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Addiction and Present-Biased Preferences

Author

Listed:
  • Ted O'Donoghue

    (Cornell University)

  • Matthew Rabin

    (University of California, Berkeley)

Abstract

We investigate the role that self-control problems modeled as time-inconsistent, present-biased preferences and a person's awareness of those problems might play in leading people to develop and maintain harmful addictions. Present-biased preferences create a tendency to over-consume addictive products, and awareness of future self-control problems can mitigate or exacerbate this over-consumption, depending on the environment. Our central concern is the welfare consequences of this over-consumption. Our analysis suggests that for realistic environments self-control problems are a plausible source of severely harmful addictions only in conjunction with some unawareness of future self- control problems.

Suggested Citation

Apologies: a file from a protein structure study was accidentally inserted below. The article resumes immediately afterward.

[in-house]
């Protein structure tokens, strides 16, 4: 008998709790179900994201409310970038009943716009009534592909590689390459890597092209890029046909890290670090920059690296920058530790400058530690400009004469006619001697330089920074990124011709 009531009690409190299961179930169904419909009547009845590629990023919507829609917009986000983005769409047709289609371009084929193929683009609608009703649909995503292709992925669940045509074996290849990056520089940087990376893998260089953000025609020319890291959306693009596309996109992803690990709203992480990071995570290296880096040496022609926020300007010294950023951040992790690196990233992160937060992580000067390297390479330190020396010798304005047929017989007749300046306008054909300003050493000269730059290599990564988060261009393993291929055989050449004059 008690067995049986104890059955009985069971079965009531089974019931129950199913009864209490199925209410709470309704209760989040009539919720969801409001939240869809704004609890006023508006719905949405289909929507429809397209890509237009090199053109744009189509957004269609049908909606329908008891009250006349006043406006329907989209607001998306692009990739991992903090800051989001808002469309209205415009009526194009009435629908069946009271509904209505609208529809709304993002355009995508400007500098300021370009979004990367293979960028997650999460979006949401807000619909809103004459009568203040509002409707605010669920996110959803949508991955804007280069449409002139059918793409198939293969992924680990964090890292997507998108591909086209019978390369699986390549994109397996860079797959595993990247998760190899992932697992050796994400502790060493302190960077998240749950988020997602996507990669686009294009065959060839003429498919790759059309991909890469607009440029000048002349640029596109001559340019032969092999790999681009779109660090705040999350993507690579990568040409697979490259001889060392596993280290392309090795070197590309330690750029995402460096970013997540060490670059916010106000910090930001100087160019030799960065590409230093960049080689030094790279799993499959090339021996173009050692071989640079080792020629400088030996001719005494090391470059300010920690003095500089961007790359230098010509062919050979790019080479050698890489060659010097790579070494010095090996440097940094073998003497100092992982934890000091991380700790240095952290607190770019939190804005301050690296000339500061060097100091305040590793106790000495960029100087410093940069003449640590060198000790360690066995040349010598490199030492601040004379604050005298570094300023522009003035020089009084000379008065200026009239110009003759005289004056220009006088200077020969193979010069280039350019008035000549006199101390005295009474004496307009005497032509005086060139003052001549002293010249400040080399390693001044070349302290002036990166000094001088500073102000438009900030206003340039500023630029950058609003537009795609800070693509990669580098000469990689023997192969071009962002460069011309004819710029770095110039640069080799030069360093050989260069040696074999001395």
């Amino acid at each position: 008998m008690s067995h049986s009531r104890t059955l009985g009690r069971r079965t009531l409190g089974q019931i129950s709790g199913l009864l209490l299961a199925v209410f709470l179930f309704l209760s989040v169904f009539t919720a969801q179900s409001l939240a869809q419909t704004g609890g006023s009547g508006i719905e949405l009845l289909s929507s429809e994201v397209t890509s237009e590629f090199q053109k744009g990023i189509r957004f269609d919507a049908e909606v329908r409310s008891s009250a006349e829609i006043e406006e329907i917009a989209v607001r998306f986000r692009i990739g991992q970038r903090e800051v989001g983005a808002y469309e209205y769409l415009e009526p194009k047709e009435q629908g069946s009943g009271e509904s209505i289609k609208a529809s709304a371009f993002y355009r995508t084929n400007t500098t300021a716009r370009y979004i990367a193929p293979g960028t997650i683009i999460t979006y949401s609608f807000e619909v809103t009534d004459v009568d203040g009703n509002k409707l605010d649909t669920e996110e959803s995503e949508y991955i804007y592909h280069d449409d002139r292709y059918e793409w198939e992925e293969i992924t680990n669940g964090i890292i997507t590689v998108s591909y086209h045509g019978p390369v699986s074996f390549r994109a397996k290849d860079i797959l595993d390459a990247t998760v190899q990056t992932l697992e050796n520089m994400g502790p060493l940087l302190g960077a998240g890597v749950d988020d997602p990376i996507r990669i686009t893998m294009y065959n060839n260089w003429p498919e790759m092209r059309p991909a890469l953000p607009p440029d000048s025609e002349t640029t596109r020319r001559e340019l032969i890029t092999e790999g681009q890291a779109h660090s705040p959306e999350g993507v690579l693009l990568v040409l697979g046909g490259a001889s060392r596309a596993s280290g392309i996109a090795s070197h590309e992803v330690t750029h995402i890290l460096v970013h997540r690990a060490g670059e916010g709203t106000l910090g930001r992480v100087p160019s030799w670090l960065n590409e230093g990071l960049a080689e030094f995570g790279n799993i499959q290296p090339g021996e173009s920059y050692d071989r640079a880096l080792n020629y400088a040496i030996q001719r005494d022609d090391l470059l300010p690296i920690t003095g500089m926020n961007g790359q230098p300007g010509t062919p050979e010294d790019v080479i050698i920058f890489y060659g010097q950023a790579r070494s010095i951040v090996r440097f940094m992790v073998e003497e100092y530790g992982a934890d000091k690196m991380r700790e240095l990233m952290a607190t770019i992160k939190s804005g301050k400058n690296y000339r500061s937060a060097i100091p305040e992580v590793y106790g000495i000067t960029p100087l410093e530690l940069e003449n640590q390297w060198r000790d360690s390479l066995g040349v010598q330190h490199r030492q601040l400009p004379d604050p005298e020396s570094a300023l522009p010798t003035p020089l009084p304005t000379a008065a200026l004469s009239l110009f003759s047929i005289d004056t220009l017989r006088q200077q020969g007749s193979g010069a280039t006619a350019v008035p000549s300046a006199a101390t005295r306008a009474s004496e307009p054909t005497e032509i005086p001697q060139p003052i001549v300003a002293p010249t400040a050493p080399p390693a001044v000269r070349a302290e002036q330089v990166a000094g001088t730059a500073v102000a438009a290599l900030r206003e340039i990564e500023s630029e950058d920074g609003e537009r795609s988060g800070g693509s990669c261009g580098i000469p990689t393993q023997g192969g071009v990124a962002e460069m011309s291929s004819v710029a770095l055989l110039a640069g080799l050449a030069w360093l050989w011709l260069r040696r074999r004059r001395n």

• Ted O'Donoghue & Matthew Rabin, 2003. "Addiction and Present-Biased Preferences," Game Theory and Information 0303005, University Library of Munich, Germany.
  • Handle: RePEc:wpa:wuwpga:0303005
    Note: 53 pages, Acrobat .pdf
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    References listed on IDEAS

    as
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    More about this item

    JEL classification:

    • A12 - General Economics and Teaching - - General Economics - - - Relation of Economics to Other Disciplines
    • B49 - Schools of Economic Thought and Methodology - - Economic Methodology - - - Other
    • C70 - Mathematical and Quantitative Methods - - Game Theory and Bargaining Theory - - - General
    • D11 - Microeconomics - - Household Behavior - - - Consumer Economics: Theory
    • D60 - Microeconomics - - Welfare Economics - - - General
    • D74 - Microeconomics - - Analysis of Collective Decision-Making - - - Conflict; Conflict Resolution; Alliances; Revolutions
    • D91 - Microeconomics - - Micro-Based Behavioral Economics - - - Role and Effects of Psychological, Emotional, Social, and Cognitive Factors on Decision Making
    • E21 - Macroeconomics and Monetary Economics - - Consumption, Saving, Production, Employment, and Investment - - - Consumption; Saving; Wealth

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